Nagdeve said he has not met with friends and relatives for Christian activities since receiving the notice.

“There is strength in fellowship and meeting together of believers to pray and worship the Lord,” he said. “We glorify Him when we keep aside all the activities and spend time with Him regularly. The prayer hall is a part of my house, it is not a church, and I am not a pastor. In my own house, I am hiding and praying privately. Please pray for us.”

Since Prime Minister Narendra Modi took power in May 2014, the hostile tone of his National Democratic Alliance government, led by the Hindu nationalist Bharatiya Janata Party (BJP), against non-Hindus has emboldened Hindu extremists in several parts of the country to attack Christians, religious rights advocates say.


Pastor Dukes Book now published on Amazon and Kendle Proceeds  to be used to pioneer new work in Yerington NV.Sister Carol Dukes Book now published on Amazon

Jesus banned from D.C. buses, but ‘gay’ hookup ads OK

FOX NEWS) — The Archdiocese of Washington wanted to extend an invitation to commuters to find the perfect Christmas gift by advertising on city buses, but the Washington Metropolitan Area Transit Authority (WMATA) threw up a roadblock.

The advertisement depicted silhouettes of three shepherds walking at night with tall canes and sheep beneath a shining North Star. Emblazoned across the ad is the phrase: “FIND THE PERFECT GIFT.”

But the transit authority rejected the ad because it “depicts a religious scene and thus seeks to promote religion,” according to a federal lawsuit filed by the Archdiocese of Washington against the WMATA.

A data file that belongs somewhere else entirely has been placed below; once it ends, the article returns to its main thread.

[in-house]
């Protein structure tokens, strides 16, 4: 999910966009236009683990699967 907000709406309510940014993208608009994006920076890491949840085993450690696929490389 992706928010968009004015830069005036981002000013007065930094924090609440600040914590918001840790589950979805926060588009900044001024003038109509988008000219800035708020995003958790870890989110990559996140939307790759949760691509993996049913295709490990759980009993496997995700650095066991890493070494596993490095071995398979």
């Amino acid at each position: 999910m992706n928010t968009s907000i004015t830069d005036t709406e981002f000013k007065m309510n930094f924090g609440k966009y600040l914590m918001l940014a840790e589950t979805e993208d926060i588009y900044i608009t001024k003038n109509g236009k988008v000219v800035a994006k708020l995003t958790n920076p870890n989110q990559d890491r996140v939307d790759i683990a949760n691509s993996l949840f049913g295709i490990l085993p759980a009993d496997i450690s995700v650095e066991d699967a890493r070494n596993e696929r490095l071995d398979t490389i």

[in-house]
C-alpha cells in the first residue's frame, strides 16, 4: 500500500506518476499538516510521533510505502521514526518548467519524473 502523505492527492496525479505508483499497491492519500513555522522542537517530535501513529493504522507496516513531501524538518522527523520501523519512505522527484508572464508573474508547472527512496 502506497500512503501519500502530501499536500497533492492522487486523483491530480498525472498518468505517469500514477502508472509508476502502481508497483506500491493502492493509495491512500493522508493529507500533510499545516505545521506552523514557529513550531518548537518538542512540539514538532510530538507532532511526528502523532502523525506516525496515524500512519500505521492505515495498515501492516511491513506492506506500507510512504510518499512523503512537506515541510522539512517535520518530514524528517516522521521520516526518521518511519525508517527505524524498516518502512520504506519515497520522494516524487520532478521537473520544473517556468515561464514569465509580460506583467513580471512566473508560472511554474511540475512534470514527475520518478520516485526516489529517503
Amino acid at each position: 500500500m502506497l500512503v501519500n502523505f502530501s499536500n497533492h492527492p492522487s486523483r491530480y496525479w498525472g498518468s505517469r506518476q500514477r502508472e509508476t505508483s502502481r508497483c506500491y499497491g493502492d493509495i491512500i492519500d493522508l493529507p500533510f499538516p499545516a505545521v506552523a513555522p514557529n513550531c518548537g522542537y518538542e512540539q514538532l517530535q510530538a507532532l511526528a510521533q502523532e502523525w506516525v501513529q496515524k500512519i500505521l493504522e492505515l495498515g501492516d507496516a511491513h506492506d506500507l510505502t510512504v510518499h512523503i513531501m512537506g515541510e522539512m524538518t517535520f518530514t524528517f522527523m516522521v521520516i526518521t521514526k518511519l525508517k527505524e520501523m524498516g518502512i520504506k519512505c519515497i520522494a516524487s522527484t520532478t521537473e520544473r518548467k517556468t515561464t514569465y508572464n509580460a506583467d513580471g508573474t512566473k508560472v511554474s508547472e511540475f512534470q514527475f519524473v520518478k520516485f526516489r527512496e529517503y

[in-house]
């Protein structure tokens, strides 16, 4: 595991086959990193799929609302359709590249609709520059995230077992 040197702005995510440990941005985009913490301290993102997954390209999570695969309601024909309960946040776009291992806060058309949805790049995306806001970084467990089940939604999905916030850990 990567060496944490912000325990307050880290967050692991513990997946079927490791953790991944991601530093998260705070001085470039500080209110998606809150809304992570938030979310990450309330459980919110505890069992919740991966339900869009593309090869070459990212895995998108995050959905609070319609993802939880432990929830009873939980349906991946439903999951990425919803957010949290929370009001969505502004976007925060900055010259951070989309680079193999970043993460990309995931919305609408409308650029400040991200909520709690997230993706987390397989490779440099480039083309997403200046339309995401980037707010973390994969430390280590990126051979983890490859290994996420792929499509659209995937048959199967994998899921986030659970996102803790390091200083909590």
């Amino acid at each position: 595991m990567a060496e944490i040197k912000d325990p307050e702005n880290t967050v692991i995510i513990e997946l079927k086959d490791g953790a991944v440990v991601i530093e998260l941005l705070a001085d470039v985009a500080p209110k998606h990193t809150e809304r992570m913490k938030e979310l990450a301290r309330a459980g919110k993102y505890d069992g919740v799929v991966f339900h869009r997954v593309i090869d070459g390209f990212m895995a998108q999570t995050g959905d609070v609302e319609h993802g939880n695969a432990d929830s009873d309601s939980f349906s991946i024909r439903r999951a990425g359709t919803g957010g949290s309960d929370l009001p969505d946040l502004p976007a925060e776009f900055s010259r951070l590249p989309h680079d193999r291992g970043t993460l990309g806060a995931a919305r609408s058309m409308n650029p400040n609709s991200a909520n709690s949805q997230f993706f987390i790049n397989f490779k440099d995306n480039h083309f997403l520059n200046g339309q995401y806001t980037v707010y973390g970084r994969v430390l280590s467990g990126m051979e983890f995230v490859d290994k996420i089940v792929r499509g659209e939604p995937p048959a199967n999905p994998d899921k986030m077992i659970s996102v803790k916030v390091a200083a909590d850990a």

“To borrow from a favorite Christmas story, under WMATA’s guidelines, if the ads are about packages, boxes or bags… if Christmas comes from a store… then it seems WMATA approves,” spokesman Ed McFadden said in a statement. “But if Christmas means a little bit more, WMATA plays Grinch.”

The transit authority might have reconsidered its ban on the Catholic Church’s advertisement had they been selling goods and services, the lawsuit alleges. However, as we all know – the perfect Christmas gift cannot be bought. The perfect gift came from a much Higher Authority.

The WMATA issued this statement:

“In 2015, WMATA changed its advertising space to a nonpublic and prohibits issue-oriented advertising, including political, religious and advocacy advertising. The ad in question was declined because it is prohibited by WMATA’s current advertising guidelines.”

WMATA’s revised advertising guidelines prohibit “advertisements that promote or oppose any religion, religious practice or belief,” the Archdiocese alleges.

“We believe rejection of this ad to be a clear violation of fundamental free speech and a limitation on the exercise of our faith,” general counsel Kim Fiorentino said in a statement. “We look forward to presenting our case to affirm the right of all to express such viewpoints in the public square.”

And while the Archdiocese of Washington may not be welcome to advertise on public buses, the transit authority is more than happy to promote other enterprises – like gay hookup websites.

In 2016 the transit authority defended its decision to allow Squirt.org to advertise citing First Amendment rights, CNS News reported.

In other words, the transit authority’s decision to banish the Archdiocese is not nice – and definitely naughty.


“We will not recant our Christian faith,” she said. “We will continue putting our faith in God.”

Somali Muslims Break-In, Beat Children of Christian Widow in Kenya

Mother of children attacked outside Nairobi, Kenya. (Morning-Star-News)